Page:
As the summer Sun began scorching in earnest, I traveled to Philadelphia for the 56th annual conference of the Consumer Cooperative Management Association (CCMA). That’s the group that networks 128 of America’s food coops.
Owned independently by their local citizens in cities and towns across the nation, food coops are a major web of market nodes in the overall good food movement. For decades, food coops have provided a principal connection between families who want clean, chemical-free food and the stalwart network of sustainable organic farmers who provide it.
In mid-June representatives from the independent coops gathered together to talk, to walk, and to make a declaration concerning coops, corporations, and the context of our era. Here are some of my notes from the gathering.
Marion Nestle, long-time nutrition activist and author of several influential books including Food Politics, gave a keynote address on the final day of the conference. “There is a global food crisis right now,” Nestle told us, “with one in seven people on the earth already hungry.” It looks as if the global food crisis will continue to intensify in the years immediately ahead. She said we would likely see the crisis play out not just with overseas famines, but also domestically in cost, volatility, availability.
The mounting clouds of the global food crisis that Nestle pointed out to us have been becoming increasingly evident in news stories, such as this July example from Bloomberg Business Week: Drought Stalks the Global Food Supply.
“Hunger and malnutrition are social problems,” Nestle told us, “and that is one of the reasons why food coops are so important. Coops are a viable alternative to Big Food. Because coops are both community-based and value based, they make a point of selling clean, healthy, nutritious food.”
Michael Sansolo, a marketing consultant, also gave a keynote address. Sansolo said that conventional markets see that the movement now and over the next 30 years is toward organic, sustainable foods. Food coops have led the way for the last 40 years, but now profit-focused food corporations are in the mix and bringing their values to bear. As the NY Times reports, organic food has become “a wildly lucrative business for Big Food and a premium-price-means-premium-profit section of the grocery store.”
The theme of Sansolo’s talk was that there are, in his view, three central challenges now faced by everyone who is involved with the market for food: economics, demographics, and technology.
During the Q & A session after Sansolo’s talk a man rose to urge that he add a fourth challenge to his presentation: the natural environment. The environment is changing fast, the man said. Along with economics, demographics, and technology, coops had best take that that reality into account.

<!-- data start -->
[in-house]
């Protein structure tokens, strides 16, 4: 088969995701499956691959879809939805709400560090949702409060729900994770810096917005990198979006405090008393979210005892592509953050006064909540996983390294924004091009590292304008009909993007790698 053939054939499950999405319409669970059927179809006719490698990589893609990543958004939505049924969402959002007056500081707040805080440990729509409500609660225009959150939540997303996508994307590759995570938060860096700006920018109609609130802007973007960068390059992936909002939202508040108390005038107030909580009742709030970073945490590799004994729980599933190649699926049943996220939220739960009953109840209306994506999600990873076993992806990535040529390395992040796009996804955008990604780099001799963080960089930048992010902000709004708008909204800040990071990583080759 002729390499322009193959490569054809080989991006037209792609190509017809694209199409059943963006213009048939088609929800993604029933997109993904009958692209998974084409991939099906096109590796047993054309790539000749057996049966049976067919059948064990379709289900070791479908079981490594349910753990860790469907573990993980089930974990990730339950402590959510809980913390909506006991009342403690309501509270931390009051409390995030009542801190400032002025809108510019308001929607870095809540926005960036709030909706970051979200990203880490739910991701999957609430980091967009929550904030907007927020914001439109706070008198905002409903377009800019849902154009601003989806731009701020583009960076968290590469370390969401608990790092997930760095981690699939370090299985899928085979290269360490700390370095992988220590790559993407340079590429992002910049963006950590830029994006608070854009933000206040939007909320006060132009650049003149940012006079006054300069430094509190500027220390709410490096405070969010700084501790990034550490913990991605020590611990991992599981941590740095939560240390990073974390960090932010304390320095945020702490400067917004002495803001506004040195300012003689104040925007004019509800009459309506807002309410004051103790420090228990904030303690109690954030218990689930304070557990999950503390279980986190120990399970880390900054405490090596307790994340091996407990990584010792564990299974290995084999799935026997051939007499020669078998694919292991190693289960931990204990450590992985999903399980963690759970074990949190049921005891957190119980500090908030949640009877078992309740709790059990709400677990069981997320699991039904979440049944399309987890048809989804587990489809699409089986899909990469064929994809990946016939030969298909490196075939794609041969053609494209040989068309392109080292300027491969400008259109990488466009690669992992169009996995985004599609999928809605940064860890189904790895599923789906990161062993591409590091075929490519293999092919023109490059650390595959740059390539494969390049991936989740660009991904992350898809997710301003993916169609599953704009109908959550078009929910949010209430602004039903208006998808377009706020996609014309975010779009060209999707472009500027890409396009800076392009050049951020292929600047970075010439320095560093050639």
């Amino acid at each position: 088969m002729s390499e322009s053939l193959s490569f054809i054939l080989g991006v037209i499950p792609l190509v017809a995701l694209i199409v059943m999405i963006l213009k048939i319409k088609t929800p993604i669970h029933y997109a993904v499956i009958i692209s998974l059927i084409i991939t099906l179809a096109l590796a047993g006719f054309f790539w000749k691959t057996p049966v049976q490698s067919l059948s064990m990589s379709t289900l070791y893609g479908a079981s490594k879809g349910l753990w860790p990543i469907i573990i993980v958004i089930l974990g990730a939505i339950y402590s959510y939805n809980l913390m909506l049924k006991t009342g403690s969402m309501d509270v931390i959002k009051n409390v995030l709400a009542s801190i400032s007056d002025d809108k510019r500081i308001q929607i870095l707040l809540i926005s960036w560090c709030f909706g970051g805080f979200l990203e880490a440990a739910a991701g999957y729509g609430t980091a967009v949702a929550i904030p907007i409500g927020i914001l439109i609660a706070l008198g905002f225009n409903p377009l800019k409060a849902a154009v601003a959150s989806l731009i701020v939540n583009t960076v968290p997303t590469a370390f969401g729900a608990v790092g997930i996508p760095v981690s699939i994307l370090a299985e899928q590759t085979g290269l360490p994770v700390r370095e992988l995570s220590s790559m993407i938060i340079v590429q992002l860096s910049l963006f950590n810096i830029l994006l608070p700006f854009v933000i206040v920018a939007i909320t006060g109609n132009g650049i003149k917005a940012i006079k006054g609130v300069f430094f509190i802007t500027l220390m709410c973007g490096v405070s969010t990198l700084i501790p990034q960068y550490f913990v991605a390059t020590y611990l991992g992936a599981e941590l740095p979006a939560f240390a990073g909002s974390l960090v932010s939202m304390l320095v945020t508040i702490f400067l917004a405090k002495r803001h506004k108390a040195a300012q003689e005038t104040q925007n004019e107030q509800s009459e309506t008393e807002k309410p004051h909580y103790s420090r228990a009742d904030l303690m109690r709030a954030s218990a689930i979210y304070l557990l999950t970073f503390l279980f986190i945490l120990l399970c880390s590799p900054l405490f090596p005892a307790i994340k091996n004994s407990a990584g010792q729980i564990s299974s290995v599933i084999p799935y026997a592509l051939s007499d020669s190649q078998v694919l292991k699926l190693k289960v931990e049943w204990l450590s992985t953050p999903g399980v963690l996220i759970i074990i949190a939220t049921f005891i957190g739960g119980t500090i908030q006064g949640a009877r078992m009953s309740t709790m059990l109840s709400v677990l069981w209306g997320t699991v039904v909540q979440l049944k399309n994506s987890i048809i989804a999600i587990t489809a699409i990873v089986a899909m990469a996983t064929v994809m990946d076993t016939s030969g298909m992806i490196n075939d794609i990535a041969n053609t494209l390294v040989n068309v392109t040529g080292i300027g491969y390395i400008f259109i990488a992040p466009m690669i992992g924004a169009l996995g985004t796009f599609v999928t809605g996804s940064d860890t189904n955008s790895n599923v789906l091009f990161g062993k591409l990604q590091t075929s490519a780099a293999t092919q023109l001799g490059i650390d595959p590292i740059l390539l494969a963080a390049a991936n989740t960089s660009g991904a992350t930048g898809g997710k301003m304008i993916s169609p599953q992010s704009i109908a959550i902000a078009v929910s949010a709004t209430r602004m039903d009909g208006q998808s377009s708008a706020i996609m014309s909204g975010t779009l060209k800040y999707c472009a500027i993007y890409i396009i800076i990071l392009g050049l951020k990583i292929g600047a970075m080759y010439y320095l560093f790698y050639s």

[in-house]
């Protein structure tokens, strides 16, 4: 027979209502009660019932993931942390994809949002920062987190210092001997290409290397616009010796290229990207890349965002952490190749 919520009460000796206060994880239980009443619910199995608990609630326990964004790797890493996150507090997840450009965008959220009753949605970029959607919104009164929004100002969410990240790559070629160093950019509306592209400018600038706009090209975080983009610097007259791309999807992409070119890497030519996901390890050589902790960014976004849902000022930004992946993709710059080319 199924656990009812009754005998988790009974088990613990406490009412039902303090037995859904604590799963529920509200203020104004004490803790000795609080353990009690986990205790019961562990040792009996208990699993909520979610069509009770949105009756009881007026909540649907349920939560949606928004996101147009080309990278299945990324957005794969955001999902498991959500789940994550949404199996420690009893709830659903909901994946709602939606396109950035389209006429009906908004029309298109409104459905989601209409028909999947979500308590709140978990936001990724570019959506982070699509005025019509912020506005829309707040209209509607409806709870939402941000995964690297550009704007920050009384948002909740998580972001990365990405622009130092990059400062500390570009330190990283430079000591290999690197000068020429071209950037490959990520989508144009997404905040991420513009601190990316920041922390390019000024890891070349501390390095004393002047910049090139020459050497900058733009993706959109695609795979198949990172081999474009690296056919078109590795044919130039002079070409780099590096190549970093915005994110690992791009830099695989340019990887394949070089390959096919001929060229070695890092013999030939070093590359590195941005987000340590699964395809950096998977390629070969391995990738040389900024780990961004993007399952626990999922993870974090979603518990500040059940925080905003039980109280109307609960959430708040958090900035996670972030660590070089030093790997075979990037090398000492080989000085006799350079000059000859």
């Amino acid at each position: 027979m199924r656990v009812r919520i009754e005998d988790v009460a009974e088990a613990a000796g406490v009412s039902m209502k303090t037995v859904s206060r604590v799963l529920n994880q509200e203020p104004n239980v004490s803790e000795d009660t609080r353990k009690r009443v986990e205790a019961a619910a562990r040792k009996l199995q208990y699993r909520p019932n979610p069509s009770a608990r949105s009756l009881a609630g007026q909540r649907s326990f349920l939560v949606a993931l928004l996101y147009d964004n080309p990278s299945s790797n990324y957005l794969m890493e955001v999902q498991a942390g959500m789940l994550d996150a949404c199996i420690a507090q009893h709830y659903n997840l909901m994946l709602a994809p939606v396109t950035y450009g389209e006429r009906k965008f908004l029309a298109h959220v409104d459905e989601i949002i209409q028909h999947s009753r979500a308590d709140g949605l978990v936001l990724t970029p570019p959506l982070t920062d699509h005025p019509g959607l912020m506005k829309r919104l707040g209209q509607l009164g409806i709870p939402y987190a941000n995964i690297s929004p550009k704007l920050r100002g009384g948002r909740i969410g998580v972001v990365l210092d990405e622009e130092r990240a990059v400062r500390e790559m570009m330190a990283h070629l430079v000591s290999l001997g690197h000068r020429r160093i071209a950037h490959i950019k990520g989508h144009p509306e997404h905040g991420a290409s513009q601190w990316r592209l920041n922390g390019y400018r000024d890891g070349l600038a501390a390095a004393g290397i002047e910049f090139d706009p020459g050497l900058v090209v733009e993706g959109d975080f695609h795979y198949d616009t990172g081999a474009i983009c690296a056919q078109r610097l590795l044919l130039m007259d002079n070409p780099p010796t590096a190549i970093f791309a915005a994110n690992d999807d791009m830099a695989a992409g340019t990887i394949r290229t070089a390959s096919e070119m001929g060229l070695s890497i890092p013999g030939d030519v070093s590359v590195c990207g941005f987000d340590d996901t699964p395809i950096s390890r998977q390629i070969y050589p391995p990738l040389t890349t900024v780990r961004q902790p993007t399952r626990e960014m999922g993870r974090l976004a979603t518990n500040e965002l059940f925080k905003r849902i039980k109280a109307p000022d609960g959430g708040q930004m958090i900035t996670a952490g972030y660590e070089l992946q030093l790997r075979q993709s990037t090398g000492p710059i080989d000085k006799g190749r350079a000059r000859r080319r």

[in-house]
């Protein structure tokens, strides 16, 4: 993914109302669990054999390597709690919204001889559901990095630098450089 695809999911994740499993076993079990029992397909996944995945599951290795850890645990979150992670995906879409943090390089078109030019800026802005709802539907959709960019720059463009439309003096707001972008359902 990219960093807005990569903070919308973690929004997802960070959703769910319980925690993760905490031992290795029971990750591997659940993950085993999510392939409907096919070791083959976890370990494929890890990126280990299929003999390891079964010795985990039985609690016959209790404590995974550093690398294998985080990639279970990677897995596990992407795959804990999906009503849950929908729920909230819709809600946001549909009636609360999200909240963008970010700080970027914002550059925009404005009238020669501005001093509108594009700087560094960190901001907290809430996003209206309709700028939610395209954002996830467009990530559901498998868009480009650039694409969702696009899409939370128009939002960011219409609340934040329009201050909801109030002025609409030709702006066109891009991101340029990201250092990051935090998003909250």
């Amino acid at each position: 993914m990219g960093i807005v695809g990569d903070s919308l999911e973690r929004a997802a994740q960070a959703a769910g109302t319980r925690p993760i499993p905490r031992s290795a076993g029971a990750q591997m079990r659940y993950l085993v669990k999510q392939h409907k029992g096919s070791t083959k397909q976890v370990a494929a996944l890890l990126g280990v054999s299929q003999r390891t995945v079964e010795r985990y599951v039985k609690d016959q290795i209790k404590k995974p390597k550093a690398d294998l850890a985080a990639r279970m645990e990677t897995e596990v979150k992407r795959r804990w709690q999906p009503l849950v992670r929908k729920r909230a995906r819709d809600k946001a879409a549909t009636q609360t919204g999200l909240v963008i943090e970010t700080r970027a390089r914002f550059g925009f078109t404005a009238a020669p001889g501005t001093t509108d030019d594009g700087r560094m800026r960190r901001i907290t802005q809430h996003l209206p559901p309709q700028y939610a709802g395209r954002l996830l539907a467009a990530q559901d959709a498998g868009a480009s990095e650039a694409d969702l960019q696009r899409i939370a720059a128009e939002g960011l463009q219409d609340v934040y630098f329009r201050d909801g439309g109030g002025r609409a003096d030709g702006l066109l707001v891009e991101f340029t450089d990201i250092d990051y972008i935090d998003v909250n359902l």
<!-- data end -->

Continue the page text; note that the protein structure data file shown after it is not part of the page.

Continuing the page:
In his remarks Sansolo said that the notion of community has changed radically with technology in recent years. The face of America is shifting. It is already way more diverse. Also, we are seeing in all economic sectors the rise of women. Women are stepping into leadership roles, especially in the food sector. He advised that food coops and other initiatives actively reach out to a younger, multicultural base. “That’s where the future is,” he said.
A coop member dressed as Ben Franklin reads the coop declaration of rights.
Ben Franklin initiated the first coop in America back in 1752 right in Philadelphia, the city where we had gathered 260 years later to size things up, and make plans for going forward cooperatively toward meeting a triple bottom line of economic, environmental, and social benefit.
A common experience for participants in the coop conference, and one I certainly experienced this year, is the realization that my local coop in Lincoln, Nebraska — Open Harvest — is but one node in a wide and growing network of food coops in North America and around the world — continuing to make creative progress as ethics-based businesses.
Another strong wave of coop development is currently underway. At the conference we heard that about 300 new food coops that are trying to get it together this year. However, Marilyn Scholl, a consultant with the CDS Consulting Coop, told me that if 20-30 of these new coop initiatives make it and actually establish themselves, that will be a strong outcome.
Colombia University professor Dr. Gary Dorrien has defined cooperatives as the foundation of economic democracy. They “extend the values & rights of democracy into the economic sphere…and create environmentally sustainable economies.”
Paul Hazen, former President and CEO of the National Cooperative Business Association and now ED of the Overseas Coop Development Council, commented that we are at a moment of profound consumer unrest and searching.
“Many are recognizing,” Hazen said, “that coops are a better kind of corporation…Right now the ‘free market’ is not meeting the needs of the people for clean, healthy, affordable food. That is where coops fill an important niche, because coops are value-led businesses. The economic and political momentum is swinging in our direction…Coops are a key to attaining food security.”